This week, on Parenthood: Sarah rents a printer, Joel shows up, and everyone talks
Parenthood often centers on familial strife, the ups and downs that come with having, and caring for and about, a large family. Unlike the lovefest of “Just Like at Home”, this week’s episode centers on the ugliness that can peek out when a group of overly stressed and tired loved ones sit down to dinner. It’s well depicted, but unfortunately, it’s not particularly pleasant.
The entire episode isn’t devoted to the central pre-Baptism dinner, however. We finally get to see Crosby and Camille sit down and discuss the house situation like adults, an overdue if, again, accurate touch to the continuing saga of Casa del Braverman. As Jasmine states, this is a loss for Crosby. It’s a big deal, and now that he’s had time to process the information, and get a sense of where Camille’s coming from, he understands. While this scene is lovely, and is a much needed counterbalance to the ugly dinner to come, it feels rather anticlimactic. It would have been nice to see this storyline affect another part of Crosby’s life. Yes, his resistance to losing his childhood home was perfectly fitting, but given the amount of screentime devoted to it, and the uncertainty it threw upon the already drawn out Zeek and Camille conflict, it would have been nice to see a greater payoff to Crosby’s growing maturity.
Amber and Drew’s codependence is adorable this week, even if their two situations are far from created equal. Drew may be a great kid (who gets significant points this week for not giving any details about Amy), but it’ll get hard to root for him if he keeps mooning over Natalie. She may not be particularly engaging, but her emotional stupidity and self-centeredness is somewhat refreshing for a recurring collegiate love interest on TV. It’s been interesting to watch the series’ shifting depiction of Natalie since her introduction, first showing the audience Drew’s idealized view of her before putting us in Drew’s roommate’s (or Amber’s, or maybe Crosby’s) shoes as the over-it confidante. She may be fun and pretty, but she’s a stupid freshman and Drew’s connection to her is ridiculously one-sided; just as Amber would, one assumes, have gotten tired of hearing about her by now were she not dealing with her own post-break up trauma, we don’t get why Drew’s so stuck on her and we’re really ready for him to move on. After a shaky first impression, on the other hand, Drew’s roommate earns his stripes this week- he may be clueless, but he means well and does actually care about Drew; for a randomly assigned roommate, you can do a lot worse.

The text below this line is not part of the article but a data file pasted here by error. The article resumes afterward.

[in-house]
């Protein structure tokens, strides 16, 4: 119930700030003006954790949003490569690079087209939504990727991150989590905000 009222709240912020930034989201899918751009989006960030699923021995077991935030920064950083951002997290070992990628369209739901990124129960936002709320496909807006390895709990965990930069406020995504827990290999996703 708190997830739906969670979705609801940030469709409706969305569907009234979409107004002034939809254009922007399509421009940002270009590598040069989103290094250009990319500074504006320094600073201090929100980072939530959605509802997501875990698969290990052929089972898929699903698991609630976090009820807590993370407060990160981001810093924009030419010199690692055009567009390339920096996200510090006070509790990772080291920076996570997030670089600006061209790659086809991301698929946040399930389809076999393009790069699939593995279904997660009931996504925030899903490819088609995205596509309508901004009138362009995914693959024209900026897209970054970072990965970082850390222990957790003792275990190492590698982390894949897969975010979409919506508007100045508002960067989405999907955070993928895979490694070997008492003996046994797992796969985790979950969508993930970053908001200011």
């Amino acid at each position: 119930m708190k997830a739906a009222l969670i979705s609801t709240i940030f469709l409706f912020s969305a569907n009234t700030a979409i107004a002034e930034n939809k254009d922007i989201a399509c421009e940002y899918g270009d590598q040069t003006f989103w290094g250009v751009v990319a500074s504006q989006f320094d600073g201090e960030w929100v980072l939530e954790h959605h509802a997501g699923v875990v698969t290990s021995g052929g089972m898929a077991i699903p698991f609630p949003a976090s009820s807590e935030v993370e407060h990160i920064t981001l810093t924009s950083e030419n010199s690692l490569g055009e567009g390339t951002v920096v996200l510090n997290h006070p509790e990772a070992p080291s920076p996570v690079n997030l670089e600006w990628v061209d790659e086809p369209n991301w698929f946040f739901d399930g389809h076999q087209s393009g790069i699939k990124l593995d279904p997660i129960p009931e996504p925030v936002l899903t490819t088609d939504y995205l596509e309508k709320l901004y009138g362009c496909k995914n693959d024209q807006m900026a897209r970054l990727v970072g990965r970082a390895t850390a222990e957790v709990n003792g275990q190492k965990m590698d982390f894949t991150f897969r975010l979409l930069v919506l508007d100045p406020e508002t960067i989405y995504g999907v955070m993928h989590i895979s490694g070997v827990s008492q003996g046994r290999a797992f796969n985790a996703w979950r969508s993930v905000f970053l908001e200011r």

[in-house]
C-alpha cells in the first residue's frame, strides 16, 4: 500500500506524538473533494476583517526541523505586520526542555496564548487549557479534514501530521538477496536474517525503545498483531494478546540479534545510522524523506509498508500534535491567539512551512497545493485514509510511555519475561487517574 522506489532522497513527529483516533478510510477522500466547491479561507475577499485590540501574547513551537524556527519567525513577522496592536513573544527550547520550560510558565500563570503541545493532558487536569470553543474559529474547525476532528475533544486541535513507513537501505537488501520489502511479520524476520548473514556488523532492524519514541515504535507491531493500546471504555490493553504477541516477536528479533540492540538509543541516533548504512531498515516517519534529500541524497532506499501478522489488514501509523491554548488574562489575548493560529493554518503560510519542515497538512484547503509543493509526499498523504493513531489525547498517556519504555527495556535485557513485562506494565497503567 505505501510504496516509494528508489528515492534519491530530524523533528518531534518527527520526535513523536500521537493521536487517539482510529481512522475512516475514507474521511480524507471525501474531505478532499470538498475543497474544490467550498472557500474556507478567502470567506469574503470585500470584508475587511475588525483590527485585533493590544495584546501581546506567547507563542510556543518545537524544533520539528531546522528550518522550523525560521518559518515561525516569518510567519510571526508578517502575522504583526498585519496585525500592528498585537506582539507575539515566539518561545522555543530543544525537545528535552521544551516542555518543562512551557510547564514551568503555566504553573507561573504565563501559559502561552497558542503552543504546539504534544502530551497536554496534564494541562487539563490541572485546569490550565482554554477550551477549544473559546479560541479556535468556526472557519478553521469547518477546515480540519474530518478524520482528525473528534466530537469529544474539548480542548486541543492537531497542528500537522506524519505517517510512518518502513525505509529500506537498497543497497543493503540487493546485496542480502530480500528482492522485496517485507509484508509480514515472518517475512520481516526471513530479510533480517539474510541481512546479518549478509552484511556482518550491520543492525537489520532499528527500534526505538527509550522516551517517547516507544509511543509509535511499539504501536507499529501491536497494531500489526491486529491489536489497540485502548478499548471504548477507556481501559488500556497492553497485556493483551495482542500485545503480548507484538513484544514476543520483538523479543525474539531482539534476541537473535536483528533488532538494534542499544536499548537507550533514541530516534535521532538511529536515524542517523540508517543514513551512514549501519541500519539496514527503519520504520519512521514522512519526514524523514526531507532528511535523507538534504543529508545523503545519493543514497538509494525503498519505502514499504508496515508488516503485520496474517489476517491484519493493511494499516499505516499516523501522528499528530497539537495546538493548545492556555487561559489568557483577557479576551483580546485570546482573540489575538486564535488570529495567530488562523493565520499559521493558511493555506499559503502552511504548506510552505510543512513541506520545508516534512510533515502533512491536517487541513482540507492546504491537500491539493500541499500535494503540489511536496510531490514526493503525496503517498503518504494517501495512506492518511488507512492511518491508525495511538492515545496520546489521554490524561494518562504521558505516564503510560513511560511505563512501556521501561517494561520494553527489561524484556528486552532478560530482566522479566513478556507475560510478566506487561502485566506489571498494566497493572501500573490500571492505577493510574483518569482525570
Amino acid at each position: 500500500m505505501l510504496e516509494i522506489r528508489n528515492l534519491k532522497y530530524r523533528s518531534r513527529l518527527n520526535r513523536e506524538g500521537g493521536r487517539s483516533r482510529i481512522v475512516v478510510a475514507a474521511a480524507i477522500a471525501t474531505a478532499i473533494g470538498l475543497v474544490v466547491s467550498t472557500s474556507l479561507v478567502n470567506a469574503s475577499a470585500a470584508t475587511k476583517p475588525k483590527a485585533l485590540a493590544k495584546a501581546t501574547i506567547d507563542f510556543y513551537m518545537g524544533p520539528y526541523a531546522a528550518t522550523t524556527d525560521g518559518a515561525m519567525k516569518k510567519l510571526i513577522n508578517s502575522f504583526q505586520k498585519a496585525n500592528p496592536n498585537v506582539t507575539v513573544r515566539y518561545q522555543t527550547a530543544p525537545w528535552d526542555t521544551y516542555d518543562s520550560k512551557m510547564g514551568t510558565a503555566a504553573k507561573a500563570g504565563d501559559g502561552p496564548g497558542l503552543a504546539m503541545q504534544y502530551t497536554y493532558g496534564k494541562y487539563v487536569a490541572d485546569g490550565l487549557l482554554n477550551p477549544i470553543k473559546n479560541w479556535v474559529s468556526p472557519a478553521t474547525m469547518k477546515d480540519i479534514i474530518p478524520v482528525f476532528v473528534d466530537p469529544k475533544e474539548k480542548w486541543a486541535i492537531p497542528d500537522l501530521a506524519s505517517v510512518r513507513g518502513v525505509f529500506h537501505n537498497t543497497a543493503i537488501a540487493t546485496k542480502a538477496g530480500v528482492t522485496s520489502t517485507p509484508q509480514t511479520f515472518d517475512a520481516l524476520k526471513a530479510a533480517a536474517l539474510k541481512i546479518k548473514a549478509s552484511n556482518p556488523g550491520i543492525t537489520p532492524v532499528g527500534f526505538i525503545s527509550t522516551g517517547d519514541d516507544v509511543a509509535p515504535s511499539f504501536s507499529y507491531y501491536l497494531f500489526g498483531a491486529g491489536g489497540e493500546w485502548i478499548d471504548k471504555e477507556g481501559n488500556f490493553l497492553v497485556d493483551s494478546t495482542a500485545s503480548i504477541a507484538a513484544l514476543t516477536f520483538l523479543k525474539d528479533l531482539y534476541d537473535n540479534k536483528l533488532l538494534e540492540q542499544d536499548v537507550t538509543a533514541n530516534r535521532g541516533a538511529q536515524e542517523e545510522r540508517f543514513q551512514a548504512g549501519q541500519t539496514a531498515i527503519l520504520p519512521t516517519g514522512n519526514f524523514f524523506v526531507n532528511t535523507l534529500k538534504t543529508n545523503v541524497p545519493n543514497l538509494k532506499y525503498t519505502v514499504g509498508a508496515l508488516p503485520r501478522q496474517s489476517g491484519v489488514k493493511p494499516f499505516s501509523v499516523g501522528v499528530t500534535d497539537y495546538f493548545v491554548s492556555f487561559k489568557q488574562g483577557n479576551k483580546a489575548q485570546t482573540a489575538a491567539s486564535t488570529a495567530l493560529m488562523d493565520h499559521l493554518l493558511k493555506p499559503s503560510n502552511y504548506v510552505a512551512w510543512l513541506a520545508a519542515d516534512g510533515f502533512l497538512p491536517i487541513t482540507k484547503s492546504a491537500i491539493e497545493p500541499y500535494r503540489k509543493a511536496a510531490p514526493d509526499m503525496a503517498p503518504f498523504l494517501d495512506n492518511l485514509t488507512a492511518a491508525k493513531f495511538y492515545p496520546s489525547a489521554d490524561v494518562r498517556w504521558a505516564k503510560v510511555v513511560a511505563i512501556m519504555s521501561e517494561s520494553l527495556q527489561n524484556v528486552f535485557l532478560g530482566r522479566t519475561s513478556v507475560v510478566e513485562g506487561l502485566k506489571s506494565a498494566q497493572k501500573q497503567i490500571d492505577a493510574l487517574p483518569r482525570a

The centerpiece of this episode, however, is the big dinner and, unsurprisingly in a family this big and full of ego-centrists, each of the siblings manages to contribute to ruining the evening. Again, the blown out of proportion slights and passive aggressive asides feel authentic and real; that doesn’t mean they’re interesting. That being said, Jessica Goldberg does an admirable job of making everyone culpable in the various conflicts. Adam and Kristina’s defensiveness about Max’s behavior is downright obnoxious (and not in keeping with their handling of him after other outbursts), but Sarah’s needling about their parenting (as accurate as it may or may not be) only makes things worse. Crosby should’ve mentioned Joel early in his conversation with Adam, but Adam took warrantless offense, and while Sarah’s absolutely right that her unattached status shouldn’t preclude her from godparent consideration, someone who nearly jetsetted off to Africa for a week out of the blue doesn’t get to be surprised that her family doesn’t think of her as a paragon of responsibility.
Were the scene to culminate in a different way, however, a lot of this would feel unremarkable. Unfortunately, the result of this bickering and uncomfortableness is a painfully patriarchal and frustrating scene between Zeek and Joel. Zeek going over to Joel’s does feel like something he would do; the fact that his inspirational speech works, that Joel is willing to listen to Zeek when he won’t open up to Julia or Crosby, feels absolutely contrived. This reviewer only started watching in season four, so perhaps there’s backstory others are aware of that helps the scene, but from what we’ve seen recently, do these two have a particularly close relationship? Heck, does Joel have any family of his own? Julia says, in an appreciated moment of audience surrogacy, that she doesn’t recognize this Joel, that she doesn’t understand why he won’t fight for them. The show hasn’t told us this, leaving it to the audience’s imagination to find answers. Perhaps then it shouldn’t be surprising that they do the same thing here, asking us to fill in the gaps of why Joel reacts positively to Zeek’s interference, rather than negatively. Joel and Julia’s reconciliation at this point feels like a foregone conclusion- the fact that the tipping point is not Julia doing something to repair their relationship, but rather a Father Knows Best speech, is aggravating.
On the whole, this episode gives a realistic depiction of the less than conciliatory moments each family experiences from time to time. There are a handful of nice touches, particularly Amber and Drew’s poorly timed high and the mature (if pat and financially unfeasible) resolution to the Sarah, Adam, and Kristina spat, but with this second uneventful or contrived episode in a row, the seams are starting to show. Parenthood needs to get to the season-ending resolutions we all are coming sooner, rather than later.
What did you think of this episode? Anyone else feel bad for Hank, stuck between the Bravermens? How great was it to see Crosby and Jasmine being a functional, supportive couple, amongst the rest of the Braverman drama? Who did you side with on each of the squabbles? Post your thoughts below!